Scientific Opinion on the state of the art of Toxicokinetic/Toxicodynamic (TKTD) effect models for regulatory risk assessment of pesticides for aquatic organisms | European Food Safety Authority Skip to main content

Scientific Opinion on the state of the art of Toxicokinetic/Toxicodynamic (TKTD) effect models for regulatory risk assessment of pesticides for aquatic organisms

Metadata

Panel members at the time of adoption

Paulien Adriaanse, Philippe Berny, Theodorus Brock, Sabine Duquesne, Sandro Grilli, Antonio F Hernandez‐Jerez, Susanne Hougaard, Michael Klein, Thomas Kuhl, Ryszard Laskowski, Kyriaki Machera, Colin Ockleford, Olavi Pelkonen, Silvia Pieper, Robert Smith, Michael Stemmer, Ingvar Sundh, Ivana Teodorovic, Aaldrik Tiktak, Chris J Topping and Gerrit Wolterink

Abstract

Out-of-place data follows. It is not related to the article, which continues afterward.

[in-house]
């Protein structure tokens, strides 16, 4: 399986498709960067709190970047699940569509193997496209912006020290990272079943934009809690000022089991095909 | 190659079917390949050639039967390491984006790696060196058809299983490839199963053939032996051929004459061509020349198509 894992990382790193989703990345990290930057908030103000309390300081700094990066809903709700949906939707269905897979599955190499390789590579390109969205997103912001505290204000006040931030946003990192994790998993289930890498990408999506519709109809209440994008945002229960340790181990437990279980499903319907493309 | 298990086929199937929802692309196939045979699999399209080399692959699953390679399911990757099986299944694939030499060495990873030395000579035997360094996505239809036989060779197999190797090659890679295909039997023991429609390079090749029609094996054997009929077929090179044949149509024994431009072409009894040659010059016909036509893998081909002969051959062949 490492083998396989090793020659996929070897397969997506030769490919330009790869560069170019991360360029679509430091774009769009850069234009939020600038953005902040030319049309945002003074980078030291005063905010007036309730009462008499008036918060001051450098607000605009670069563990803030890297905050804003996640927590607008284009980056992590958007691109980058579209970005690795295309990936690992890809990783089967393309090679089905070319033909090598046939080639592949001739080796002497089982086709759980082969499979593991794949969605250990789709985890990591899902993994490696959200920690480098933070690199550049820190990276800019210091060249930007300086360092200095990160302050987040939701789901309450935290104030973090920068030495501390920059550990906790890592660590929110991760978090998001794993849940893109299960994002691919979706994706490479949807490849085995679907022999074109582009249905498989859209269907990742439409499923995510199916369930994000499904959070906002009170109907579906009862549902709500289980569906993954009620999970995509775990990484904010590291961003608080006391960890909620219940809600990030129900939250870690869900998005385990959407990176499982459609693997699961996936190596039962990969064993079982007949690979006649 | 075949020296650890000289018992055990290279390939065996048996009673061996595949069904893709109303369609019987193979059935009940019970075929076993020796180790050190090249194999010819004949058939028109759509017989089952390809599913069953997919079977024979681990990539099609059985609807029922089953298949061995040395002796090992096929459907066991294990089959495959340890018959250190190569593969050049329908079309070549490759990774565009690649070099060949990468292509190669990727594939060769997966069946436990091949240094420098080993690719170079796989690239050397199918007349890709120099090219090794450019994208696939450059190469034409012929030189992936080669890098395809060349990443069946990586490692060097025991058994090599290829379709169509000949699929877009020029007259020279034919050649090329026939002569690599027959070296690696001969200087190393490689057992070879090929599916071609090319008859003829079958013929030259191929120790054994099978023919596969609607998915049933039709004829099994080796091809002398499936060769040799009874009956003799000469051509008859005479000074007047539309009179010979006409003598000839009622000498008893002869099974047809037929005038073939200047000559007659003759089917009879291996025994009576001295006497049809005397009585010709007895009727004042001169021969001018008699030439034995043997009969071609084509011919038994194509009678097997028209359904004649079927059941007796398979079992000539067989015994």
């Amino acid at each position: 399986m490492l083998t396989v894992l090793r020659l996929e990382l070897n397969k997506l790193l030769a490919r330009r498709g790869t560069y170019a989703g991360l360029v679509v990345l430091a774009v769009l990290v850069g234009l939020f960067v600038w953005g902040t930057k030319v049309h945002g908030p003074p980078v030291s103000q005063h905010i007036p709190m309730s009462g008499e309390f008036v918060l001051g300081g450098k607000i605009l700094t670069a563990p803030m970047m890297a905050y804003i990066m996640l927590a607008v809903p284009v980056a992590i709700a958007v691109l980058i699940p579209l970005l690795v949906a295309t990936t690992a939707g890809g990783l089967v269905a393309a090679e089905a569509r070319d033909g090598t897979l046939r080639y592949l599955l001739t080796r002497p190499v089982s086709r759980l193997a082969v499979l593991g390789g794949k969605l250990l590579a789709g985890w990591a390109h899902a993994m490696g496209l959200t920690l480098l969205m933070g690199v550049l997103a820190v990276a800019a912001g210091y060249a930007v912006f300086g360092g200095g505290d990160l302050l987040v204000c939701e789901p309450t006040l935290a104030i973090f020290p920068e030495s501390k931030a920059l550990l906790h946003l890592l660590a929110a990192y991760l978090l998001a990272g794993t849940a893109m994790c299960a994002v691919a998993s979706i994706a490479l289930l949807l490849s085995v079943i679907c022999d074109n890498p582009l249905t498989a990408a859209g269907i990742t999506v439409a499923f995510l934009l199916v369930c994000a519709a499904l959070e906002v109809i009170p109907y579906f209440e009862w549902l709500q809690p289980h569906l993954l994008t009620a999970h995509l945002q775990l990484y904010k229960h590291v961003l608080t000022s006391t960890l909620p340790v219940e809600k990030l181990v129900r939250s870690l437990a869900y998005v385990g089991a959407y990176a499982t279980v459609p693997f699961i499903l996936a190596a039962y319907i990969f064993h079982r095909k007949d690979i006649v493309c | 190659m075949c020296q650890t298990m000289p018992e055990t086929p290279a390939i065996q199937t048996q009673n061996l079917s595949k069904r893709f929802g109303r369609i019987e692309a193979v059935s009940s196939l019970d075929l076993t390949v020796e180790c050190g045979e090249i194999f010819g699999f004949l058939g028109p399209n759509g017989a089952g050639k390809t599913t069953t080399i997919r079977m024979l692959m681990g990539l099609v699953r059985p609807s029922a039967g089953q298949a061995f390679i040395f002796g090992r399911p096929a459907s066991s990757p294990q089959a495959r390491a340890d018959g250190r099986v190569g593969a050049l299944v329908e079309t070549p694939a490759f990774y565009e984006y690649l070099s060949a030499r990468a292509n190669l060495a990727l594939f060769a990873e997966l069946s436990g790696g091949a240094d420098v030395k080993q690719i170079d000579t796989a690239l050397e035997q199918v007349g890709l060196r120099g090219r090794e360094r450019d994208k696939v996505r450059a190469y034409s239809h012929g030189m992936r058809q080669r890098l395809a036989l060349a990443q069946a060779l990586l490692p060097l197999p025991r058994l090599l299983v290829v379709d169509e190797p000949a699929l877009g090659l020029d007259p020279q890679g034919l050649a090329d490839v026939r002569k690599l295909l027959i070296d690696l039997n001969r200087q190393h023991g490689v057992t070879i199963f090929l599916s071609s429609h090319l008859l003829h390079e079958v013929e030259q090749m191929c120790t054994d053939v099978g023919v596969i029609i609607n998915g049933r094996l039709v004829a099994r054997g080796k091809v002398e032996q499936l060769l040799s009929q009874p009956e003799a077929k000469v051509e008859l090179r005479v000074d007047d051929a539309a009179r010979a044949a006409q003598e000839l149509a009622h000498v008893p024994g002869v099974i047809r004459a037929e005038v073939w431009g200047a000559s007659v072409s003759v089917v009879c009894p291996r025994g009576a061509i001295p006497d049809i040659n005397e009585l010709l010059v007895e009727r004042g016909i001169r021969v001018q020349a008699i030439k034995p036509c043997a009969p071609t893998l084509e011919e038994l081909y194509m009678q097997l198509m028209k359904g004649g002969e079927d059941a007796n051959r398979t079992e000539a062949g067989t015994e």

Following a request from EFSA, the Panel on Plant Protection Products and their Residues (PPR) developed an opinion on the state of the art of Toxicokinetic/Toxicodynamic (TKTD) models and their use in prospective environmental risk assessment (ERA) for pesticides and aquatic organisms. TKTD models are species‐ and compound‐specific and can be used to predict (sub)lethal effects of pesticides under untested (time‐variable) exposure conditions. Three different types of TKTD models are described, viz., (i) the ‘General Unified Threshold models of Survival’ (GUTS), (ii) those based on the Dynamic Energy Budget theory (DEBtox models), and (iii) models for primary producers. All these TKTD models follow the principle that the processes influencing internal exposure of an organism, (TK), are separated from the processes that lead to damage and effects/mortality (TD). GUTS models can be used to predict survival rate under untested exposure conditions. DEBtox models explore the effects on growth and reproduction of toxicants over time, even over the entire life cycle. TKTD model for primary producers and pesticides have been developed for algae, Lemna and Myriophyllum. For all TKTD model calibration, both toxicity data on standard test species and/or additional species can be used. For validation, substance and species‐specific data sets from independent refined‐exposure experiments are required. Based on the current state of the art (e.g. lack of documented and evaluated examples), the DEBtox modelling approach is currently limited to research applications. However, its great potential for future use in prospective ERA for pesticides is recognised. The GUTS model and the Lemna model are considered ready to be used in risk assessment.

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